Pantheon Mining’s CEO Lodewyck Berghuijs in front of a rack of Bitcoin mining machines.

This is an interesting counterpoint to the narrative that Bitcoin miners becoming too large could lead to a lack of decentralisation for the Bitcoin network. If many smaller farms are operating in clandestine locations, then the size of mining companies becomes irrelevant. There will always be hashing power coming from smaller players that no one even knows about.

Why is it so important to support the Bitcoin network in this way? “Bitcoin mining is the foundation of a new decentralised store of value that is incorruptible and cannot be taken down by any government,” Berghuijs explained.

Many people agree, and it’s part of the reason we wanted to write this article and get an inside take from individuals involved in managing these machines.

When it comes to reporting on mining, most of what’s often parroted in mainstream media involves the alleged massive energy usage of Bitcoin miners. The assumption follows that using so much energy has to be bad because it just is. But is there more to the story?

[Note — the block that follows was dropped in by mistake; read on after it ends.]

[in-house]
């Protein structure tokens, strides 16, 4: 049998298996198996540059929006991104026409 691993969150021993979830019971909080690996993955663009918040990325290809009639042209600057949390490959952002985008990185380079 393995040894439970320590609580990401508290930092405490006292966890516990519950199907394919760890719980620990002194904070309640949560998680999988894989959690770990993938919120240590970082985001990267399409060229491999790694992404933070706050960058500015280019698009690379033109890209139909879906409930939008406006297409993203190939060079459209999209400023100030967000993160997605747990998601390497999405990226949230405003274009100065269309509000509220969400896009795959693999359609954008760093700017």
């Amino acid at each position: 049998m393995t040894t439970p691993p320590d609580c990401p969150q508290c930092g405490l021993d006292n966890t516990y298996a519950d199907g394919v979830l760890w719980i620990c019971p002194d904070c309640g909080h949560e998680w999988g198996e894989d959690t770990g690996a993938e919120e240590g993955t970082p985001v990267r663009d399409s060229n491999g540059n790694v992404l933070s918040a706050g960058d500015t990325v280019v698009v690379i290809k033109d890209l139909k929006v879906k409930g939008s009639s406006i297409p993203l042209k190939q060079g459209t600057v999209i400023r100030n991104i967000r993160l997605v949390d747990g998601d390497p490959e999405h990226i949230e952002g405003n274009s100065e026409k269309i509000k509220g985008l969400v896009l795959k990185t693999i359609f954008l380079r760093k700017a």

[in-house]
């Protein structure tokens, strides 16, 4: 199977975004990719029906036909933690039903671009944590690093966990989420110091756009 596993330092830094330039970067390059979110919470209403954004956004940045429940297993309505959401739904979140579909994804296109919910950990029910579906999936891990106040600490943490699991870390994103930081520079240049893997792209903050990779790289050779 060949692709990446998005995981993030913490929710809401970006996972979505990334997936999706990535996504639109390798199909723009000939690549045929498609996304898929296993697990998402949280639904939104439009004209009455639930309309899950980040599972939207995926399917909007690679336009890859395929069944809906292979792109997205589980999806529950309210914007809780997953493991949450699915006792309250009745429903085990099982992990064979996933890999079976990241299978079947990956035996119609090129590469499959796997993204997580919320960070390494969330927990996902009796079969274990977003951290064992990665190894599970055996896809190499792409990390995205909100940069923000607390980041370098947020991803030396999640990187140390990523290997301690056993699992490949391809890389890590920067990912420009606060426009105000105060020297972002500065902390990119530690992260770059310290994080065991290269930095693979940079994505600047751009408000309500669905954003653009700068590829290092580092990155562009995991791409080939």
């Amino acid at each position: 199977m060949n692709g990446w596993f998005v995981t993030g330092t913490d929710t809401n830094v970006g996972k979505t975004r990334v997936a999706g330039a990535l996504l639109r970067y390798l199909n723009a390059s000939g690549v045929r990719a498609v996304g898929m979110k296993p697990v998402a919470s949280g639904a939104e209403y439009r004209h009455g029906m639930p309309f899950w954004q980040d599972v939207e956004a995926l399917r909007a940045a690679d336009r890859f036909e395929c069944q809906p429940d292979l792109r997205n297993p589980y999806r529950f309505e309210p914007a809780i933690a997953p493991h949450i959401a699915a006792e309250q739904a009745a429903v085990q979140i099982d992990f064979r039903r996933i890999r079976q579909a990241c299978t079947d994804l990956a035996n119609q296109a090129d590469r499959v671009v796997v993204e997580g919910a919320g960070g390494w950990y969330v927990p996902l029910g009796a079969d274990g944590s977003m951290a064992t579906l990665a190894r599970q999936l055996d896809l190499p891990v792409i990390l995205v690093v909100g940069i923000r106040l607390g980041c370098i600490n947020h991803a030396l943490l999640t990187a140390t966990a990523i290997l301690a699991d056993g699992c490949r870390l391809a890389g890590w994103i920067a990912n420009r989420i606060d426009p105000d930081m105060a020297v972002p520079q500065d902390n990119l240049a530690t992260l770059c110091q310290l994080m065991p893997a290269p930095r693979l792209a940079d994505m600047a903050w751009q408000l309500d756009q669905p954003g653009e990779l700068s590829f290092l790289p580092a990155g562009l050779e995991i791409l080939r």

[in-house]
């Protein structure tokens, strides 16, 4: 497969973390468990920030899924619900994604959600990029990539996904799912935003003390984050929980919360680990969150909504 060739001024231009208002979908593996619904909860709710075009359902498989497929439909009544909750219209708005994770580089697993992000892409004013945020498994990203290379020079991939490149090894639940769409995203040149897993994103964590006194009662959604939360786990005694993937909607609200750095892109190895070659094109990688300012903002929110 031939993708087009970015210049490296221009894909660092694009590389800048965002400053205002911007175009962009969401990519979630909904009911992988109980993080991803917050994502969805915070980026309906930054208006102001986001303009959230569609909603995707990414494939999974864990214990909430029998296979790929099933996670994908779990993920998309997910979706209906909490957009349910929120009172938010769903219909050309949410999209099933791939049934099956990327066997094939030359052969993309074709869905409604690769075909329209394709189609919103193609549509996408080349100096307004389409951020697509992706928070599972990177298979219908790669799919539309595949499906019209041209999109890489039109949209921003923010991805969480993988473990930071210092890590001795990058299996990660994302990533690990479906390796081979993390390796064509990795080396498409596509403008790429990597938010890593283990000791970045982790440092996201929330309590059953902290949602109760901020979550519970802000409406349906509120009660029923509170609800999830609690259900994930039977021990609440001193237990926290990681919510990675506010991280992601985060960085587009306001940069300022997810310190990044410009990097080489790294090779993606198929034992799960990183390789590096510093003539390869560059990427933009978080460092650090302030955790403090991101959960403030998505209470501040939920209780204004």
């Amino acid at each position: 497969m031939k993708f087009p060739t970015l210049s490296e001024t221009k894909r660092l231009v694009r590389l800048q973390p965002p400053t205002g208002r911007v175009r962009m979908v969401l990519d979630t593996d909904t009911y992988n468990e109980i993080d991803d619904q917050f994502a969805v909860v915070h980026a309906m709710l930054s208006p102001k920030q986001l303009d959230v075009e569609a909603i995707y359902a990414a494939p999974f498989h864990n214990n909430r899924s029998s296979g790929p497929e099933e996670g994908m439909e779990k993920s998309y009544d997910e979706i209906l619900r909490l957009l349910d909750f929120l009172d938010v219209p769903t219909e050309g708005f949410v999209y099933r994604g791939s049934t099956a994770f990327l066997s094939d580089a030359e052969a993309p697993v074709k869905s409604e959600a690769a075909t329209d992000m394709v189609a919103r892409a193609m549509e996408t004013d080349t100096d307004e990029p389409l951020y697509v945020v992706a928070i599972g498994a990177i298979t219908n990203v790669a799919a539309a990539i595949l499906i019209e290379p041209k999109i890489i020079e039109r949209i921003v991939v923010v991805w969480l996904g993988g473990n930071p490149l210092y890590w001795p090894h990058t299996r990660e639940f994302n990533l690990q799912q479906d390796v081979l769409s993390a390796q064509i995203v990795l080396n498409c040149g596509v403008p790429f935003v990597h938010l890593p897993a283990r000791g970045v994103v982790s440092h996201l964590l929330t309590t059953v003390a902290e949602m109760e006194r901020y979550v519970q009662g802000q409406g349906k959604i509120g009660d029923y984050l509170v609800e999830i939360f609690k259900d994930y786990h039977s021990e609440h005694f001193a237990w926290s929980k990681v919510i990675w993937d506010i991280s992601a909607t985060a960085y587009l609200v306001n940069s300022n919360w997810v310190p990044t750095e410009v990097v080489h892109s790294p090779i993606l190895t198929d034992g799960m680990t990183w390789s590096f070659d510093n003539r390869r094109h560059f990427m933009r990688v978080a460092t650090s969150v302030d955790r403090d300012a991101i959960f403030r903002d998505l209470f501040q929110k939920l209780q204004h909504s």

Berghuijs brought up a good point about the need for energy being helpful in some instances, saying: “To get electricity to a more remote spot in Africa, for instance, you need a large buyer of energy. Otherwise, why would they build something that results in a loss? This is where Bitcoin miners can be of great use; you have a constant taker of electricity and an incentive to create high-quality infrastructure.”

Phoenix Group

Based in the United Arab Emirates, Phoenix Group “consists of 29 unique companies operating in five distinct verticals.” Rather than being a single company that operates a few Bitcoin mining farms, Phoenix Group’s portfolio of companies provides services including mining and hosting, cloud mining, and retail sales of cold wallets and mining equipment.

Phoenix Group’s CEO Seyed Mohammad Alizadehfard (Bijan)

CEO of Phoenix Group, Seyed Mohammad Alizadehfard (Bijan), said: “Phoenix Group operates nine mining facilities across the US, Canada, CIS, and the UAE, leveraging advanced technology and innovative methods to maximise efficiency and minimise environmental impact. Our mining and hosting services, cloud mining options, and retail distribution of mining hardware and cold wallets further enhance our comprehensive offering in the cryptocurrency space.”

He also mentioned that the business involves “regulated crypto investment platforms like Exchange M2,” which the company’s website describes as “an Abu Dhabi-based regulated crypto investment platform developed by industry-leading experts.”